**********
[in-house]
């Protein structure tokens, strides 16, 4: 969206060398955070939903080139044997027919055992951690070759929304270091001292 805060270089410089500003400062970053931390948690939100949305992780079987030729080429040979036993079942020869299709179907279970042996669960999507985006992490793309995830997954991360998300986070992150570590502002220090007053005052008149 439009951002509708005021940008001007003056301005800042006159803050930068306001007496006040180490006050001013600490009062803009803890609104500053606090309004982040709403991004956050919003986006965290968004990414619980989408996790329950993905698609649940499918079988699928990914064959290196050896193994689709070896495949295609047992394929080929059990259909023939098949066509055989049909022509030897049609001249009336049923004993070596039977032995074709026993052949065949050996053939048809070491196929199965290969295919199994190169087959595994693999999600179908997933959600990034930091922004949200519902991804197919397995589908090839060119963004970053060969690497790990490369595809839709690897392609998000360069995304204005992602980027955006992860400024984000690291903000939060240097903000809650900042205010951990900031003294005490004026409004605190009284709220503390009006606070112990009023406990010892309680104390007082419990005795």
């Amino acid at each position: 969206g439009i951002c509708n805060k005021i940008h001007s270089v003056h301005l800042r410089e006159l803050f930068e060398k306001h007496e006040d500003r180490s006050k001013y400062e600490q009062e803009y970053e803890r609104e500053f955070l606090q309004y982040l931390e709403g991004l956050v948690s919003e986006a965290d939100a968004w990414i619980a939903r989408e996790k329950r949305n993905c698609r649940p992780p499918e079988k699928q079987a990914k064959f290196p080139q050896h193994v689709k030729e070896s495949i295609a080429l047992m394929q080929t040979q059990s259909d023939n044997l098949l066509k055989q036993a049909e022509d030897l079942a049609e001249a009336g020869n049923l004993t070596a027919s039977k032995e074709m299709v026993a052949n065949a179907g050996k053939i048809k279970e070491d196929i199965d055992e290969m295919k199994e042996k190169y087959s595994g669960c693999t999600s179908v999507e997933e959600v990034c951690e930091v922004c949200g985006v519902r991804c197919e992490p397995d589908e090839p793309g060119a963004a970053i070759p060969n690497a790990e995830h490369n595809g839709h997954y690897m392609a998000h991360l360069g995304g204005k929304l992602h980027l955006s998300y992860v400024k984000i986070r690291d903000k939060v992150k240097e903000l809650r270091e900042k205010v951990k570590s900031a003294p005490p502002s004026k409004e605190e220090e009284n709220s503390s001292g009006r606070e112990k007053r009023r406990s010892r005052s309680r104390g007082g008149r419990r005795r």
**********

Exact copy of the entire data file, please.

[in-house]
């Protein structure tokens, strides 16, 4: 969206060398955070939903080139044997027919055992951690070759929304270091001292 805060270089410089500003400062970053931390948690939100949305992780079987030729080429040979036993079942020869299709179907279970042996669960999507985006992490793309995830997954991360998300986070992150570590502002220090007053005052008149 439009951002509708005021940008001007003056301005800042006159803050930068306001007496006040180490006050001013600490009062803009803890609104500053606090309004982040709403991004956050919003986006965290968004990414619980989408996790329950993905698609649940499918079988699928990914064959290196050896193994689709070896495949295609047992394929080929059990259909023939098949066509055989049909022509030897049609001249009336049923004993070596039977032995074709026993052949065949050996053939048809070491196929199965290969295919199994190169087959595994693999999600179908997933959600990034930091922004949200519902991804197919397995589908090839060119963004970053060969690497790990490369595809839709690897392609998000360069995304204005992602980027955006992860400024984000690291903000939060240097903000809650900042205010951990900031003294005490004026409004605190009284709220503390009006606070112990009023406990010892309680104390007082419990005795």
């Amino acid at each position: 969206g439009i951002c509708n805060k005021i940008h001007s270089v003056h301005l800042r410089e006159l803050f930068e060398k306001h007496e006040d500003r180490s006050k001013y400062e600490q009062e803009y970053e803890r609104e500053f955070l606090q309004y982040l931390e709403g991004l956050v948690s919003e986006a965290d939100a968004w990414i619980a939903r989408e996790k329950r949305n993905c698609r649940p992780p499918e079988k699928q079987a990914k064959f290196p080139q050896h193994v689709k030729e070896s495949i295609a080429l047992m394929q080929t040979q059990s259909d023939n044997l098949l066509k055989q036993a049909e022509d030897l079942a049609e001249a009336g020869n049923l004993t070596a027919s039977k032995e074709m299709v026993a052949n065949a179907g050996k053939i048809k279970e070491d196929i199965d055992e290969m295919k199994e042996k190169y087959s595994g669960c693999t999600s179908v999507e997933e959600v990034c951690e930091v922004c949200g985006v519902r991804c197919e992490p397995d589908e090839p793309g060119a963004a970053i070759p060969n690497a790990e995830h490369n595809g839709h997954y690897m392609a998000h991360l360069g995304g204005k929304l992602h980027l955006s998300y992860v400024k984000i986070r690291d903000k939060v992150k240097e903000l809650r270091e900042k205010v951990k570590s900031a003294p005490p502002s004026k409004e605190e220090e009284n709220s503390s001292g009006r606070e112990k007053r009023r406990s010892r005052s309680r104390g007082g008149r419990r005795r």